The road continues for about 1-1/2 miles through North Springfield Lake Flood Control Reservoir over varying terrain. It closely parallels the original Indian Road most of the way through heavy woods where it has been designated by orange paint markers on the trees. In other places it follows newer dirt roads or open fields. Part of the original Crown Point Road is still evident in the reservoir area.
Preceding the Revolution, during the French and Indian War, one of the most frequently traveled "roads" in Vermont was by way of Lake Champlain, Otter Creek and the Black River. The southeastern part of this route was long known as the "Indian Road." In 1744 Fort No.4 was erected close to the Connecticut River in what is now known as Charlestown, New Hampshire. Its commander carried as a major responsibility a duty to keep scouts or rangers on the "Indian Road" to give notice of the coming of the enemy. In August of 1759 General Amherst sent 200 Rangers under command of Captain Stark to construct a road from Crown Point to Lake Champlain to Fort No. 4 through the wilderness. A road 20 feet wide was completed for 77-1/2 miles by 1760. In many places this road paralleled or coincided with the "Indian Road." The celebrated scout Major Rogers, of Rogers Rangers fame, is known to have traveled this route before and after completion of the road. From 1760 until the outbreak of the Revolution there was little use made of the Crown Point Road for military purposes. However, during the Revolution it was in frequent use and early in 1777 three New Hampshire regiments passed over the road to rendezvous at Ticonderoga, New York. It may be difficult for us today to recognize the very important part the Crown Point Road played in American history. First it was traced by Indians, then more sharply by Rogers, Stark and others in the establishment of the English speaking supremacy of the American continent. The facts of history are that the French had discovered and settled Canada and that the Indian tribes were there allies and hostile to settlers in New England where the English were trying to gain a stronghold. They had to hold New England and New York so as to control the routes to the West, Lake George and Lake Champlain, with their fortifications, were then regarded as of utmost importance. It is clear that the Crown Point Road, opening the door from Massachusetts and New Hampshire to these forts became a key in the defense, as troops and supplies could then be rushed to the fighting armies. There are three main reasons for remembering the Crown Point Road: first, it was largely instrumental in deciding the outcome of the French and Indian War and thus had significant military value; second, it helped to determine that this continent became English rather than French; and thirdly, we will remember the road because of the many names associated with it: Ethan Allen and his Green Mountain Boys, Rogers Rangers, General Amherst and General Stark who, with an army of men subdued the wilderness and through their sacrifices and steadfastness willed us a heritage of freedom.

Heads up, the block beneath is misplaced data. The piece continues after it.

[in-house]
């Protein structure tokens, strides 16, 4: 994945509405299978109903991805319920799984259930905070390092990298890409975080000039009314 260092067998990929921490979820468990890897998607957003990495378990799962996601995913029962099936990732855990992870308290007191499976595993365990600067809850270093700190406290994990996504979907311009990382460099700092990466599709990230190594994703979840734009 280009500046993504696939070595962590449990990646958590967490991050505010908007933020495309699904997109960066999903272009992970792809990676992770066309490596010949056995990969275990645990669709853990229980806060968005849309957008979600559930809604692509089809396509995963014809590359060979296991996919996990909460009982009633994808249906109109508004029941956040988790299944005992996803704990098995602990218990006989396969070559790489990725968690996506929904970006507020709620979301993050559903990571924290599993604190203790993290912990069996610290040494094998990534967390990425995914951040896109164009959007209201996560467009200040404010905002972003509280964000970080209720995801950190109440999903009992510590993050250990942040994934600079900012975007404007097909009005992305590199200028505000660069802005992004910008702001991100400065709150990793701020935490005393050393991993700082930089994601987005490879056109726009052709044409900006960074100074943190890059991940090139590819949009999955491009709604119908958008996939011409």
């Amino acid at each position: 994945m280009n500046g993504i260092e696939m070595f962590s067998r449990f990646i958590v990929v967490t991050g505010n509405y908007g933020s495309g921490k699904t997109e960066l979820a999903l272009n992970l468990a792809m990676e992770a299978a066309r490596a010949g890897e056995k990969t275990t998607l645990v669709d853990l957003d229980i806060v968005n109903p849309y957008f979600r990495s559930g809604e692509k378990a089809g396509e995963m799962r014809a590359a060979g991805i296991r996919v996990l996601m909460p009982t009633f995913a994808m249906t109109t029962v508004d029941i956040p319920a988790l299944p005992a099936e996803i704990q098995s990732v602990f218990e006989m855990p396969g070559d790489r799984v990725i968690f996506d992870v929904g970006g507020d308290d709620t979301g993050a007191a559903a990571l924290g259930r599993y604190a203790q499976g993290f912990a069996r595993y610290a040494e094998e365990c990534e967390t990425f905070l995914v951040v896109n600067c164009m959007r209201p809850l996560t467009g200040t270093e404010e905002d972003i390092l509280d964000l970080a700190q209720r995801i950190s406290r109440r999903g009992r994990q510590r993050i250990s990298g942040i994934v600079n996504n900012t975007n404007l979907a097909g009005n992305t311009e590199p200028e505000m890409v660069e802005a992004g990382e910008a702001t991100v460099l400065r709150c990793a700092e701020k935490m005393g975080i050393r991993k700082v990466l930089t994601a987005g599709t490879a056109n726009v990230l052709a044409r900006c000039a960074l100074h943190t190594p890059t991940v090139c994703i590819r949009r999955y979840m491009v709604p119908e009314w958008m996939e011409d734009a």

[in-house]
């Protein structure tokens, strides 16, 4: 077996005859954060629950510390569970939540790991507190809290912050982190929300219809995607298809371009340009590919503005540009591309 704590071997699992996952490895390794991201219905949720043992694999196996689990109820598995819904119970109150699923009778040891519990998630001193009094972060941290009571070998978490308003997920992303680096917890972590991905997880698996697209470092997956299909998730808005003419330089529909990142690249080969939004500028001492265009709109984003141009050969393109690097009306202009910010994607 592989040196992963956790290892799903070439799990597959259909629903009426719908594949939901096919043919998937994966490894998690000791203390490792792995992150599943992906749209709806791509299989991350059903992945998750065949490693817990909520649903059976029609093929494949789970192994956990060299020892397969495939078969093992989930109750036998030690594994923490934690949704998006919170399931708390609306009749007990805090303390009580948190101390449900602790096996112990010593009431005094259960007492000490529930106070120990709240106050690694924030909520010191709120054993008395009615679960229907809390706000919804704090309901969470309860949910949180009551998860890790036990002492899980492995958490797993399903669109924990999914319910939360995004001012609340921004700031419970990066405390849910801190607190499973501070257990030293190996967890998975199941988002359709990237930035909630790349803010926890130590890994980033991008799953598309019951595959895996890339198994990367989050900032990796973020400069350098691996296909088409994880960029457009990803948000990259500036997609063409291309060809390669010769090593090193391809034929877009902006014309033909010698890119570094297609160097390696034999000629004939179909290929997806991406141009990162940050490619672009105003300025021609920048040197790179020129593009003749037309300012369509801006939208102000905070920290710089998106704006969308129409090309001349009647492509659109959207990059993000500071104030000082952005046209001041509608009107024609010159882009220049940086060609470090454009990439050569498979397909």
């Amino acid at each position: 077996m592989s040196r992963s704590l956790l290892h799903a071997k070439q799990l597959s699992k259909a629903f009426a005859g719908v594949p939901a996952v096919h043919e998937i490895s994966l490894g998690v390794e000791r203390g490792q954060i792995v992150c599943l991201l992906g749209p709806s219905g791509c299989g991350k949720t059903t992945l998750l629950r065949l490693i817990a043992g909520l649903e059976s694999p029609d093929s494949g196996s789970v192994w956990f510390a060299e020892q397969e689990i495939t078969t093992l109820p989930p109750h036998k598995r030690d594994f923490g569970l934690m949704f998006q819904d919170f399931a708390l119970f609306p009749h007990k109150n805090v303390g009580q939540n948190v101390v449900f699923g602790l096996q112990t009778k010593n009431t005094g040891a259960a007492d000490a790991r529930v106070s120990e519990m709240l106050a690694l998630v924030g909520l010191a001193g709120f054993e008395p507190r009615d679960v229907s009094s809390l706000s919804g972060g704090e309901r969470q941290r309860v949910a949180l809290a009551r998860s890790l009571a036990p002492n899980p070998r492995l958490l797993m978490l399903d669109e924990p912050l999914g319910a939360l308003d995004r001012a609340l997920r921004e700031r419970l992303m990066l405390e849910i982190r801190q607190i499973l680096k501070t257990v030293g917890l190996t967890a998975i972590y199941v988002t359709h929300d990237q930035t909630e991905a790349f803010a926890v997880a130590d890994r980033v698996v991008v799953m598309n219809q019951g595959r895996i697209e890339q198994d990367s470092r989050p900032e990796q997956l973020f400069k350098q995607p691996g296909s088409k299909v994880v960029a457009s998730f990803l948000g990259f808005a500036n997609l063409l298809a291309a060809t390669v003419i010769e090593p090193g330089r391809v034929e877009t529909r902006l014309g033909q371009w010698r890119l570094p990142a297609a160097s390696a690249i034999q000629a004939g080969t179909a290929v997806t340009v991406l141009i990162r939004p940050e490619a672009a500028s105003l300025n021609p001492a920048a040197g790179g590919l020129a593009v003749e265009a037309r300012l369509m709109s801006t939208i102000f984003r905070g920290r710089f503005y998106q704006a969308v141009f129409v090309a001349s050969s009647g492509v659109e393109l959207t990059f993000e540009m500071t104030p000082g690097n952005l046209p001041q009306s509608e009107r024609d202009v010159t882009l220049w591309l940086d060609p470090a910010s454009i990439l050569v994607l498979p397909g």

DATE ENTERED: December 2, 1974.
BACK TO NATIONAL REGISTER PROPERTIES